Estimating pediatric inpatient medication use in the United States

Pharmacoepidemiol Drug Saf. 2011 Jan;20(1):76-82. doi: 10.1002/pds.2063. Epub 2010 Nov 11.


Purpose: We demonstrated the feasibility of developing national estimates of pediatric inpatient medication use by analyzing data from a large administrative database.

Methods: Pediatric inpatient data were extracted from Premier Perspective® database to calculate the prevalence of use of specific medications among hospitalized children in 2008. The database was validated by comparing characteristics to the HCUP KID sample of pediatric hospitalizations for 2006. Prevalence was calculated by categorizing patients as ever or never having received a specific drug.

Results: The 10 drugs administered in the most pediatric hospitalizations were acetaminophen, lidocaine, ampicillin, gentamicin, fentanyl, ibuprofen, morphine, ondansetron, ceftriaxone, and albuterol.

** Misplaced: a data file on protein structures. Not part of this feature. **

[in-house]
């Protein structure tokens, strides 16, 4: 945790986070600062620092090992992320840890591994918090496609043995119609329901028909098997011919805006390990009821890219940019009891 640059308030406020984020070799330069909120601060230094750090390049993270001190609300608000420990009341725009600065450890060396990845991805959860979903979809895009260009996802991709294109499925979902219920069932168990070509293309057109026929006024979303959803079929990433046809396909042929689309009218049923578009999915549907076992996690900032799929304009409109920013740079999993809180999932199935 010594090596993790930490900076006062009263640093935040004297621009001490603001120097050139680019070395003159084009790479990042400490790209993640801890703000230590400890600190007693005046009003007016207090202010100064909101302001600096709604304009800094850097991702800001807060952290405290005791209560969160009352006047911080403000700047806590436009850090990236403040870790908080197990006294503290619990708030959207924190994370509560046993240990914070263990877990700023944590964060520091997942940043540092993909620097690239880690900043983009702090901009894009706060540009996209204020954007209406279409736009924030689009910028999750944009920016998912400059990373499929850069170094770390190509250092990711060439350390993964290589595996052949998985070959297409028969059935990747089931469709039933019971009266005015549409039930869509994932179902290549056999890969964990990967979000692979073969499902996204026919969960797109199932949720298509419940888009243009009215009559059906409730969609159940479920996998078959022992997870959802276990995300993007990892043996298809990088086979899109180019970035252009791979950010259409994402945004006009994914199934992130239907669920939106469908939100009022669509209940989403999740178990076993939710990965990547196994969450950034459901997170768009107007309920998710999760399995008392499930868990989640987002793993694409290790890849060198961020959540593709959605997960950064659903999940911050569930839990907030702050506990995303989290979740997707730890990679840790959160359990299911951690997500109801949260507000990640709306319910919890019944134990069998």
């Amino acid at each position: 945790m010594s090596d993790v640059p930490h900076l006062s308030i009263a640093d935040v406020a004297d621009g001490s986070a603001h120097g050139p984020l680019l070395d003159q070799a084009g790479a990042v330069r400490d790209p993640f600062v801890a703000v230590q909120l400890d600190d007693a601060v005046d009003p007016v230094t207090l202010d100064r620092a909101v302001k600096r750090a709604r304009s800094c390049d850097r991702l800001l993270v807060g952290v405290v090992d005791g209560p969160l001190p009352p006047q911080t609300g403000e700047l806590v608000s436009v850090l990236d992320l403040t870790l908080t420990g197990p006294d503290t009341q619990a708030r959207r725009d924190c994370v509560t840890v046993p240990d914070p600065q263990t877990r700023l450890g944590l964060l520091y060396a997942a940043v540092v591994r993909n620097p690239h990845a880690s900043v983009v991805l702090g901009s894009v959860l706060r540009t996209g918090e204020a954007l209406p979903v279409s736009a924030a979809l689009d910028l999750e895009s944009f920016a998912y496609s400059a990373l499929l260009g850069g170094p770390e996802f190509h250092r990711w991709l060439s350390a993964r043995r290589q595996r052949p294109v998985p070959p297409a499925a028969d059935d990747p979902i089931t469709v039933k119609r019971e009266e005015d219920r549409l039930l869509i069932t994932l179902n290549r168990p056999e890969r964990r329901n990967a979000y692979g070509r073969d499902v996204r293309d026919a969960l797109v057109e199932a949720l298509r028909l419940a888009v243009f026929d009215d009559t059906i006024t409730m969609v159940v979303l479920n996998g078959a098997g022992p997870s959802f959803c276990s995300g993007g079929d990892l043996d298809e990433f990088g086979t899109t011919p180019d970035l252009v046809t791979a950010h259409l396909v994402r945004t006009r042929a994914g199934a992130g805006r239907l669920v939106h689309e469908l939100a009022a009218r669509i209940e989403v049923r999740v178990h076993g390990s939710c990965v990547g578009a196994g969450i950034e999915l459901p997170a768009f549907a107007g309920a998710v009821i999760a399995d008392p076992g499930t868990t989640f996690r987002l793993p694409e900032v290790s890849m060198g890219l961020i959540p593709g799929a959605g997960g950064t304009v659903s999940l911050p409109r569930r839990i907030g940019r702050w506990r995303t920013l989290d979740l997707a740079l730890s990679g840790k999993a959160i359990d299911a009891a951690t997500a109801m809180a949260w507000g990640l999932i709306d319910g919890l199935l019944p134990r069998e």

Conclusions: Although the database is not a probability-based sample, it bears sufficient similarity to a probability-based sample of pediatric hospitalizations (HCUP KID) to serve as a starting point in developing national estimates of inpatient pediatric medication use. Over 500 drug entities were administered to hospitalized children, but most are used by small percentages of hospitalized patients. The small numbers of children using any one drug has implications for efforts to study efficacy and safety, describe off-label use, monitor adverse events, describe practice, and conduct comparative effectiveness research.

Publication types

  • Research Support, U.S. Gov't, P.H.S.

MeSH terms

  • Adolescent
  • Child
  • Child, Preschool
  • Databases, Factual
  • Drug Utilization*
  • Female
  • Hospitalization*
  • Humans
  • Infant
  • Infant, Newborn
  • Inpatients*
  • Male
  • Pediatrics
  • United States / epidemiology